Each quickpick sequence was presented on a screen along with four other sequences randomly generated using our compressor algorithm. The four distractor sequences met the constraints of having compressed bit-sizes of between 15 and 18 bits, 19 and 22 bits, 23 and 26 bits, and 27 and 29 bits respectively. As it happened, the first lottery ticket sequence had a compressed description length of 31 bits, and the second had a length of 30 bits. The ordering of the five sequences on the screen was randomized.

Participants ranked each set of five sequences in order of likelihood of being the quickpick sequence, from highest probability to lowest probability. After the process was complete participants were shown the actual lottery tickets so that, as promised, they could see if they had made the correct judgment or not.

Unfortunately for the experimenters, the lottery tickets did not turn out to be winning ones.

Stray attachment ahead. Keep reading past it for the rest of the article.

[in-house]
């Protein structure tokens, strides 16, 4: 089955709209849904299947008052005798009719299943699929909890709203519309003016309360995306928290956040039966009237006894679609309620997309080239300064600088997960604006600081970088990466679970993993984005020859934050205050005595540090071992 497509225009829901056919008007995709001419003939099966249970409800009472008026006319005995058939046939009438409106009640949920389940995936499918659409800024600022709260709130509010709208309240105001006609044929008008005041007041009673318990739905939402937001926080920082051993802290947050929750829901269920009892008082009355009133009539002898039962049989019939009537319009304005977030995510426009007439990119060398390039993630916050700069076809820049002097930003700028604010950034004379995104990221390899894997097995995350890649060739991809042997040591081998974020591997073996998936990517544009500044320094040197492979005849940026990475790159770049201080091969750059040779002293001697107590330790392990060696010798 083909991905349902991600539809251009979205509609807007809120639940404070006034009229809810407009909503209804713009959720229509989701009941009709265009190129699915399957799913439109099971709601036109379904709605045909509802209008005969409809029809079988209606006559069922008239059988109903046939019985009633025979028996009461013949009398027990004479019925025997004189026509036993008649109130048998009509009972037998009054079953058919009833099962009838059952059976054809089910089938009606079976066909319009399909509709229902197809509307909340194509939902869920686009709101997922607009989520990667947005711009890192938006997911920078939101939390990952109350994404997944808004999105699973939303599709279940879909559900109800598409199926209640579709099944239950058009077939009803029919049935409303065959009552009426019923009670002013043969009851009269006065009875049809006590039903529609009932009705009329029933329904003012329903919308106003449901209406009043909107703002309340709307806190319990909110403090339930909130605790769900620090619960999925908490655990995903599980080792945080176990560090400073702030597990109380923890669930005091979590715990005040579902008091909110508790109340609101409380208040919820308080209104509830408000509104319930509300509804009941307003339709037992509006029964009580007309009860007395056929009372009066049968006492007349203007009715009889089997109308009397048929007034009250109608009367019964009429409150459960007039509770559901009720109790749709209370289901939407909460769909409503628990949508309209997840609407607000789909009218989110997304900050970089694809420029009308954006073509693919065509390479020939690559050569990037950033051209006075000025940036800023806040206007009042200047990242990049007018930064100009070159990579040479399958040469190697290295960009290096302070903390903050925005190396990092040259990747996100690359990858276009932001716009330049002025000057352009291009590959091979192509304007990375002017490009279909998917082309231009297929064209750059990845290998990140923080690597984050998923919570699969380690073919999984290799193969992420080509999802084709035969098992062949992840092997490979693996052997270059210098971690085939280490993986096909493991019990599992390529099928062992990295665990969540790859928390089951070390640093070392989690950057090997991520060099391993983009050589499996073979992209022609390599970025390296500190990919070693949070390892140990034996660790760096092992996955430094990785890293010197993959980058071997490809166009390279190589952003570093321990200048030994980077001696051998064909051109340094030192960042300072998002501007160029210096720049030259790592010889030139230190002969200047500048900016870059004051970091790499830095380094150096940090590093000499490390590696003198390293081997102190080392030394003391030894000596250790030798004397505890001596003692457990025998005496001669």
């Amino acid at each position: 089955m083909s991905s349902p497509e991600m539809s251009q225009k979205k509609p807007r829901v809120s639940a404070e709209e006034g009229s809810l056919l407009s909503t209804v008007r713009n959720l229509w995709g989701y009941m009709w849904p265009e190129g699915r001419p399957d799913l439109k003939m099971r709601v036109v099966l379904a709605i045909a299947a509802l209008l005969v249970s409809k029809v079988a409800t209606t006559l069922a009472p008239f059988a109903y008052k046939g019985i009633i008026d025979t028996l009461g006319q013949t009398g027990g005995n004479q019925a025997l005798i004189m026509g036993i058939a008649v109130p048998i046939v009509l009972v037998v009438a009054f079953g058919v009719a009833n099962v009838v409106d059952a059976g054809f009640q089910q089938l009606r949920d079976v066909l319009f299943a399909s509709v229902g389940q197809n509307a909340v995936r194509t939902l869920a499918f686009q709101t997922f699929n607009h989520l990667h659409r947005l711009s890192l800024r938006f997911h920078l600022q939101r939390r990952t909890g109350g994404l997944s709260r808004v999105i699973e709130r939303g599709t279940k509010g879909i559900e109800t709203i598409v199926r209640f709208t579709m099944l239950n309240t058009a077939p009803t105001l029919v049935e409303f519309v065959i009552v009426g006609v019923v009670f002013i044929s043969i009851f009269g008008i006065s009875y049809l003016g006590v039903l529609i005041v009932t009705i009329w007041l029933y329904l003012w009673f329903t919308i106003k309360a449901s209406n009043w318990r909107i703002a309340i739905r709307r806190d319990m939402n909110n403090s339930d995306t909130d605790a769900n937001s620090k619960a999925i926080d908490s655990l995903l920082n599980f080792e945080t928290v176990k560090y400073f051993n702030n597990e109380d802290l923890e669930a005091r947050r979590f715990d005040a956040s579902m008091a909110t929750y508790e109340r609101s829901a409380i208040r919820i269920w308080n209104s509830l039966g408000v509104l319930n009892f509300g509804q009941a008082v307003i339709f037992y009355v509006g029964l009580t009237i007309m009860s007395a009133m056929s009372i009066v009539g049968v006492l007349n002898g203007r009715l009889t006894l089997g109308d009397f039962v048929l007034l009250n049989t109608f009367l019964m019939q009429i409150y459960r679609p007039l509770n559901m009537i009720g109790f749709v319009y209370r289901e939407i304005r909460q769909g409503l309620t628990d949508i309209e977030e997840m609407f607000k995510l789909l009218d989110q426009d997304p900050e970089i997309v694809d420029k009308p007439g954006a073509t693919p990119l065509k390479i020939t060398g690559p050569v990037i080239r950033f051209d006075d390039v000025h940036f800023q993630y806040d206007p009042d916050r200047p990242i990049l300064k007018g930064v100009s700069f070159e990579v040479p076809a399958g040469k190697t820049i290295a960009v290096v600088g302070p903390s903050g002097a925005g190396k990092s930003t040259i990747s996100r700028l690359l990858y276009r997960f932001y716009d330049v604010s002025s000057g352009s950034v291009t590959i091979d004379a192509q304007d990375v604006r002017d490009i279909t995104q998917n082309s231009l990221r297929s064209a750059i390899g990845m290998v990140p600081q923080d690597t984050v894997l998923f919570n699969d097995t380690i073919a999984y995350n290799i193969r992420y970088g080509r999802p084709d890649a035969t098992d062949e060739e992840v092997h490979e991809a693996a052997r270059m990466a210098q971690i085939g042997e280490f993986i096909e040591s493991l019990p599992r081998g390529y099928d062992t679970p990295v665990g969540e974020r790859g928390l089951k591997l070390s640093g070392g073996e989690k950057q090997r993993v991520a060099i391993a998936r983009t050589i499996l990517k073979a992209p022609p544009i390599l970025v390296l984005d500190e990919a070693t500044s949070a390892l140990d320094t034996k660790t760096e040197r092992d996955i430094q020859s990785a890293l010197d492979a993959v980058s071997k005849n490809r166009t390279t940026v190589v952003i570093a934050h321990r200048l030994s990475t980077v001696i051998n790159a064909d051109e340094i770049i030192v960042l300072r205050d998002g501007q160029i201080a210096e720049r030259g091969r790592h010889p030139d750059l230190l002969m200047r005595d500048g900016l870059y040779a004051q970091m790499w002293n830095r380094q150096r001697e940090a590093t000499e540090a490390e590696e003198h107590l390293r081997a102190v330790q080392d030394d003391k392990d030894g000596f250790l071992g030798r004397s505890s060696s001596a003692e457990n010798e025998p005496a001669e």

### 5.2 Results and Discussion

An individual applying classical probability would view all sequences as equally likely and would thus only have a 20% chance of correctly identifying one quickpick sequence mixed with four others. However, 64% of participants correctly identified the numbers on the first ticket, and 66% on the second ticket (i.e. ranked these sequences in first place). When participants were shown the lottery tickets at the end of the experiment they were surprised that their intuition had, in the majority of cases, led them to make the correct choice.